That’s normally the oil that we follow at clinics. That’s what we often recommend in our fault fixer section in the video membership. And then after that, looking to work on the catch and pull. I would probably just go with a really simple one to work on this and it would be single arm freestyle with one arm in front and when you go through that one arm drill, we know we want to exaggerate that insweep as it comes closer to the hip. So, that’s a really easy way to do it. We know that we want to go deeper through the catch because you can see where she’s going quite shallow with it. The hands really angled off to the side. By going deeper and not coming out as wide, it will be a bit more fatiguing. It will be a bit more tiring, particularly through the lats cause that’s what she’ll be starting to use a lot more.

But over the course of four, five, six weeks, she’ll build up that strength and it’s going to be a much more effective and much faster stroke. And that’s why I think it can be fairly simple to bring the times down to probably that low 140’s for the same effort by making those changes. Now, it doesn’t mean those changes are necessarily easy to make. It takes a lot of concentration and focus and it takes time to change those habits. But by going through that order, with those sorts of drills, over time it will certainly get down there and there’s no reason why it couldn’t be somewhere in the 130’s. So, that’s the order that we’d probably go through in order to change a stroke. Thanks very much for watching. If you haven’t subscribed yet, click subscribe and hit the notification bell to get notified every time we upload another video.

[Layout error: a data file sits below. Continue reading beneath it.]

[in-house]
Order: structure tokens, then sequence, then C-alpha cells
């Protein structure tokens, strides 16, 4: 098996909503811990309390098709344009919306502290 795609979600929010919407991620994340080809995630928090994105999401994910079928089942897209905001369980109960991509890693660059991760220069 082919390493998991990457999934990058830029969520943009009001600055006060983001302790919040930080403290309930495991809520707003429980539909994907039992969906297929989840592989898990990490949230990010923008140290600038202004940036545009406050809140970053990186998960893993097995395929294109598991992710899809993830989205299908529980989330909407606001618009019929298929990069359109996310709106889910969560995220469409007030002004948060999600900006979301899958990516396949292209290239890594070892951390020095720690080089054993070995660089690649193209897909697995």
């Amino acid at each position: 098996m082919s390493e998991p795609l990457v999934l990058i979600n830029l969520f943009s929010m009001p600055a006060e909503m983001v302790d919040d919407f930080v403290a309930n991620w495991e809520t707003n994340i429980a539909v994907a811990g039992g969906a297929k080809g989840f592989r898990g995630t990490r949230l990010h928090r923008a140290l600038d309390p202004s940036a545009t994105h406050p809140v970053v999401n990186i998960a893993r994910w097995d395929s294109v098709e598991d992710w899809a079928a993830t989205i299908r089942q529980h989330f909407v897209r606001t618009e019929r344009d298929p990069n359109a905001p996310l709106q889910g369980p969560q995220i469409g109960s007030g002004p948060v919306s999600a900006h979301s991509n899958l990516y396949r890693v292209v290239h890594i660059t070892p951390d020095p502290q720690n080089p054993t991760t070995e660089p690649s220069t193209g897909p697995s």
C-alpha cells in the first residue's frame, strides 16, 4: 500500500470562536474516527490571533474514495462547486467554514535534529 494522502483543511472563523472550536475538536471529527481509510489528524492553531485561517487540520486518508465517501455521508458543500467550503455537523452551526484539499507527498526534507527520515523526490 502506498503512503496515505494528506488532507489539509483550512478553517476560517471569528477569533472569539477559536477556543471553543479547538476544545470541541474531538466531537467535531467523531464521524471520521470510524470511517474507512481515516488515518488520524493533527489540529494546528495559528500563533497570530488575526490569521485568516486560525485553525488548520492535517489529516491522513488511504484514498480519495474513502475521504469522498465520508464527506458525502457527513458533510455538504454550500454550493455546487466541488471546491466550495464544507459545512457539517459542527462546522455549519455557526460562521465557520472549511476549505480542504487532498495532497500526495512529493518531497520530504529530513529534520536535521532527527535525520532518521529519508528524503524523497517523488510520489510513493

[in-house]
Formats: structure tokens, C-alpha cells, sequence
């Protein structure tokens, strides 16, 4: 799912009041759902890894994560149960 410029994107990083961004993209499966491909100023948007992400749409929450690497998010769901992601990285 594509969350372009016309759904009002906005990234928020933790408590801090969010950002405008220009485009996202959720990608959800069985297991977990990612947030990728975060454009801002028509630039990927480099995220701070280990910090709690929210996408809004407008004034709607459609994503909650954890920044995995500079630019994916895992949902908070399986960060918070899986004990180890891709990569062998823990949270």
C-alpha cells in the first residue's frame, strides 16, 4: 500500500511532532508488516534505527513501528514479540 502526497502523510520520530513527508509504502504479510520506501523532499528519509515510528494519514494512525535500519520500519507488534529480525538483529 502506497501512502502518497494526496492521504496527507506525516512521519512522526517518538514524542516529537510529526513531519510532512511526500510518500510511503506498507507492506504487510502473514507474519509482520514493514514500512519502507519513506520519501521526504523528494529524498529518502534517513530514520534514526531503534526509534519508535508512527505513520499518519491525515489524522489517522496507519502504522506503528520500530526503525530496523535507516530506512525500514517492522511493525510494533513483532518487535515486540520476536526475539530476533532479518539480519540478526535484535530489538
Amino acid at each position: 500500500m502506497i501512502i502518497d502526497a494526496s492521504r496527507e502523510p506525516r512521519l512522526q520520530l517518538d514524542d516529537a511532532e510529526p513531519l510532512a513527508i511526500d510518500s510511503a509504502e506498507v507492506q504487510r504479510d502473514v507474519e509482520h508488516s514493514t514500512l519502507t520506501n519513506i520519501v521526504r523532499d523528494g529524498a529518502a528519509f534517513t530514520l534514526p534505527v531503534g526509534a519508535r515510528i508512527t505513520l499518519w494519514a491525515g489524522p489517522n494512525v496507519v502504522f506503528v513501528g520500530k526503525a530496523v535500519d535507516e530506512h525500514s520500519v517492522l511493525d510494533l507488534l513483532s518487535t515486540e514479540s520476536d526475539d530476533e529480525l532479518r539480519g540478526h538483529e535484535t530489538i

We do these feedback Fridays pretty much on a weekly basis. And we also add one or two other videos each week, and if you would like to work with us, we run clinics in Australia and we have camps in Thailand, Hawaii, and in Queensland. And if you can’t get to any of those, then what a lot of swimmers do is send their videos to us for analysis and coaching. So you can do that through our video membership if you have a look at the stroke analysis section. I’ll put links to all of those below. Thanks very much for watching and I’ll see you next week.


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Brenton and Mitch were great to work with at the clinic, Good to get video analysis to work on straight away, practice some new drills and go home knowing what you need to work on.

Alex McFadyen